Report on Emirates plane crash in Dubai is finally out
The report released on Tuesday by the General Civil Aviation Authority indicates the wind changed direction in the final moments before the crash-landing and after an initial touchdown, the aircraft hit the runway as its three landing gear were retracting
A preliminary 28-page report into last month’s Thiruvananthapuram-Dubai Emirates plane crash in Dubai reveals that the accident happened after pilot attempted to abort the landing.
The report released on Tuesday by the General Civil Aviation Authority indicates the wind changed direction in the final moments before the crash-landing and after an initial touchdown, the aircraft hit the runway as its three landing gear were retracting.
The report adds that the plane skidded along the runway for 800 metres before coming to a halt. There were 300 people on board.
According to the report, 21 passengers, one flight crew member, and one cabin crew member sustained minor injuries, and a second cabin crew member sustained a serious injury.
“Approximately nine minutes after the aircraft came to rest, a firefighter was fatally injured as a result of the explosion of the center fuel tank,” the report added.
Flight EK521 from Thiruvananthapuram approached the airport in a following wind of 16 knots, with the right-hand wheels hitting the ground three seconds before the left side in an attempted touchdown that was more than a kilometer beyond the runway perimeter, triggering a “long landing” warning in the cockpit, the report says.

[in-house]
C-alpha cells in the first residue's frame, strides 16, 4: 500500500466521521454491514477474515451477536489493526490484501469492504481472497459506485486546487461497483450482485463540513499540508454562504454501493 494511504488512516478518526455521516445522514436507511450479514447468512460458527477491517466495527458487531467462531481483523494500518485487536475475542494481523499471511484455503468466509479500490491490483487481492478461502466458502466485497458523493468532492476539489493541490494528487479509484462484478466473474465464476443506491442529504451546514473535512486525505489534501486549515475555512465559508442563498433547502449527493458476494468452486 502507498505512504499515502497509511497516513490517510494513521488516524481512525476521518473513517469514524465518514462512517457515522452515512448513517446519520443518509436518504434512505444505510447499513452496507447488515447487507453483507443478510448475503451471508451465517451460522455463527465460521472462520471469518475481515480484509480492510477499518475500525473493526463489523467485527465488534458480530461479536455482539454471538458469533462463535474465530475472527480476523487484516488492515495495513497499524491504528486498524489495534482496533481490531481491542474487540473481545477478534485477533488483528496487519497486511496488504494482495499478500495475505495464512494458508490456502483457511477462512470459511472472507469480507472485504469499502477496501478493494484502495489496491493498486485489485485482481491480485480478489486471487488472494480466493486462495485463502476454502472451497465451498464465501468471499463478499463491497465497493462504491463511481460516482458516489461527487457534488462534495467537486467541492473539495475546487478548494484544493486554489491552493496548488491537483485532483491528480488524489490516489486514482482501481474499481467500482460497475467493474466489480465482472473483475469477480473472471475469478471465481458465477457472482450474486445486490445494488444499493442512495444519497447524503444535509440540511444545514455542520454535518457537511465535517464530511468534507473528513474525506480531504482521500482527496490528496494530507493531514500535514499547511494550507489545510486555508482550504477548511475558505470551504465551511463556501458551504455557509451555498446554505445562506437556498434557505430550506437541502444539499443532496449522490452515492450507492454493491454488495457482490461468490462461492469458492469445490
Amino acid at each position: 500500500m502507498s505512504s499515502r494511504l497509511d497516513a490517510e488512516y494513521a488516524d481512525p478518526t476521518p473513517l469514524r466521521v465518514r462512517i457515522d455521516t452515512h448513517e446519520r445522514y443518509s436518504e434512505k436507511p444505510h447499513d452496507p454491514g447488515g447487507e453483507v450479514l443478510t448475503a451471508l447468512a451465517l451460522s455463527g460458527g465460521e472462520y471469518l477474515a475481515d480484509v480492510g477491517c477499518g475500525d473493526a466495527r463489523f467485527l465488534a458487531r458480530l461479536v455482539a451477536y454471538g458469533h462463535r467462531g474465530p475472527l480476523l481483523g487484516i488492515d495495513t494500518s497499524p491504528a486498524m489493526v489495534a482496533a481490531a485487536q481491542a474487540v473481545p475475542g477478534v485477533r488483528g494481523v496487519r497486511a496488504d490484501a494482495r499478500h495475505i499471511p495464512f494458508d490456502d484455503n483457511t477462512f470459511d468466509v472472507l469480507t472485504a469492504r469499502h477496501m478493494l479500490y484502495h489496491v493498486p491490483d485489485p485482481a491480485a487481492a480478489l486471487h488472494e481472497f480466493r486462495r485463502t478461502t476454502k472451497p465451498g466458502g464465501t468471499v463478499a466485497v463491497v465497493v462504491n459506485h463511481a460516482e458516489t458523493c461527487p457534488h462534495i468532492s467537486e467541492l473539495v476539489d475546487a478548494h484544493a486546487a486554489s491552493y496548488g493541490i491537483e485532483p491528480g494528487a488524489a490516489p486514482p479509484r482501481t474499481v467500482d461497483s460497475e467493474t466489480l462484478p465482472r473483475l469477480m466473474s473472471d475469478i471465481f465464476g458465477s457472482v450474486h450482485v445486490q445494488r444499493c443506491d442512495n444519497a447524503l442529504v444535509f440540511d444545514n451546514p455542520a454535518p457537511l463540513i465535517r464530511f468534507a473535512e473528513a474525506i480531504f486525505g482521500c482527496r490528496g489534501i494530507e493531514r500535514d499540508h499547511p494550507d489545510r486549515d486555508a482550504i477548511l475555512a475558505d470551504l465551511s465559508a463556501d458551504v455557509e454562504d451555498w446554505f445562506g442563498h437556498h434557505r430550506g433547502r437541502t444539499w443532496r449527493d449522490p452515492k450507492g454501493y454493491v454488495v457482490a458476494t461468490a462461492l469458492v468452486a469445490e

The jet attempted a go-around maneuver and subsequently encountered a headwind, climbing to a height of only 85 feet before sinking back onto the runway at a descent rate of 900 feet a minute.
The 777-300 came down on its tail and engines, with the wheels having been retracted after the aborted landing, the report says.
One turbine broke off as the plane slid along the runway, causing “an intense fuel-fed fire,” with the flight’s captain issuing a "Mayday" call and ordering an evacuation.
A flight attendant was hospitalised for five days with smoke inhalation, with all other injuries classified as minor. The aircraft itself was destroyed.
The crash was the worst in the 30-year history of Dubai-based Emirates, the world’s biggest airline by international traffic.
On the passengers’ behaviour, quoting the cabin crew members, the report stated that when the aircraft impacted and slid along the runway, passengers started to unfasten their seatbelts and stand up.
An announcement was made for the passengers to remain seated. When the aircraft came to rest, some passengers were screaming, grabbing their belongings, and asking the cabin crewmembers to open the doors.
The cabin crew members followed the operator’s safety instructions that prohibit passengers taking their carry-on baggage during an evacuation, and they instructed the passengers to leave their bags behind. However, several passengers evacuated the aircraft carrying their baggage.
Footage of the evacuation showed a number of passengers outside the aircraft with their baggage.